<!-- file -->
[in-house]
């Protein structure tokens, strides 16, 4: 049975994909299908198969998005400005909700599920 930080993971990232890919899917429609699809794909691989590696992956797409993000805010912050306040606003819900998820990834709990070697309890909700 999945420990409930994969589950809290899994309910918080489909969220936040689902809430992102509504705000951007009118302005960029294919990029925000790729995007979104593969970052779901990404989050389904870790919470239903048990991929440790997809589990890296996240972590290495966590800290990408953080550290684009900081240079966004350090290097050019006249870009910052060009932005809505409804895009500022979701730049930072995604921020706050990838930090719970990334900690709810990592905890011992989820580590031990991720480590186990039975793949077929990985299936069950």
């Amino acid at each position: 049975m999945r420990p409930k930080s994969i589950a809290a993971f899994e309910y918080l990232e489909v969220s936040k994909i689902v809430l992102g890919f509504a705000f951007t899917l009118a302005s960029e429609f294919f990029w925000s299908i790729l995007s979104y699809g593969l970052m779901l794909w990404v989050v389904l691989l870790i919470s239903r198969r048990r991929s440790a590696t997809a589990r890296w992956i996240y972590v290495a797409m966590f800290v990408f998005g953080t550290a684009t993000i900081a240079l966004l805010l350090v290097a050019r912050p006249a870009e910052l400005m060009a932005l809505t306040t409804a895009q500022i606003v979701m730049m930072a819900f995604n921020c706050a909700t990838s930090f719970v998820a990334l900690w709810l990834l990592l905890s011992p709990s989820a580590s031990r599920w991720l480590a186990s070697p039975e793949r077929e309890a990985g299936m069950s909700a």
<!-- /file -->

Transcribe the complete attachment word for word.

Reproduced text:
[in-house]
């Protein structure tokens, strides 16, 4: 049975994909299908198969998005400005909700599920 930080993971990232890919899917429609699809794909691989590696992956797409993000805010912050306040606003819900998820990834709990070697309890909700 999945420990409930994969589950809290899994309910918080489909969220936040689902809430992102509504705000951007009118302005960029294919990029925000790729995007979104593969970052779901990404989050389904870790919470239903048990991929440790997809589990890296996240972590290495966590800290990408953080550290684009900081240079966004350090290097050019006249870009910052060009932005809505409804895009500022979701730049930072995604921020706050990838930090719970990334900690709810990592905890011992989820580590031990991720480590186990039975793949077929990985299936069950």
């Amino acid at each position: 049975m999945r420990p409930k930080s994969i589950a809290a993971f899994e309910y918080l990232e489909v969220s936040k994909i689902v809430l992102g890919f509504a705000f951007t899917l009118a302005s960029e429609f294919f990029w925000s299908i790729l995007s979104y699809g593969l970052m779901l794909w990404v989050v389904l691989l870790i919470s239903r198969r048990r991929s440790a590696t997809a589990r890296w992956i996240y972590v290495a797409m966590f800290v990408f998005g953080t550290a684009t993000i900081a240079l966004l805010l350090v290097a050019r912050p006249a870009e910052l400005m060009a932005l809505t306040t409804a895009q500022i606003v979701m730049m930072a819900f995604n921020c706050a909700t990838s930090f719970v998820a990334l900690w709810l990834l990592l905890s011992p709990s989820a580590s031990r599920w991720l480590a186990s070697p039975e793949r077929e309890a990985g299936m069950s909700a």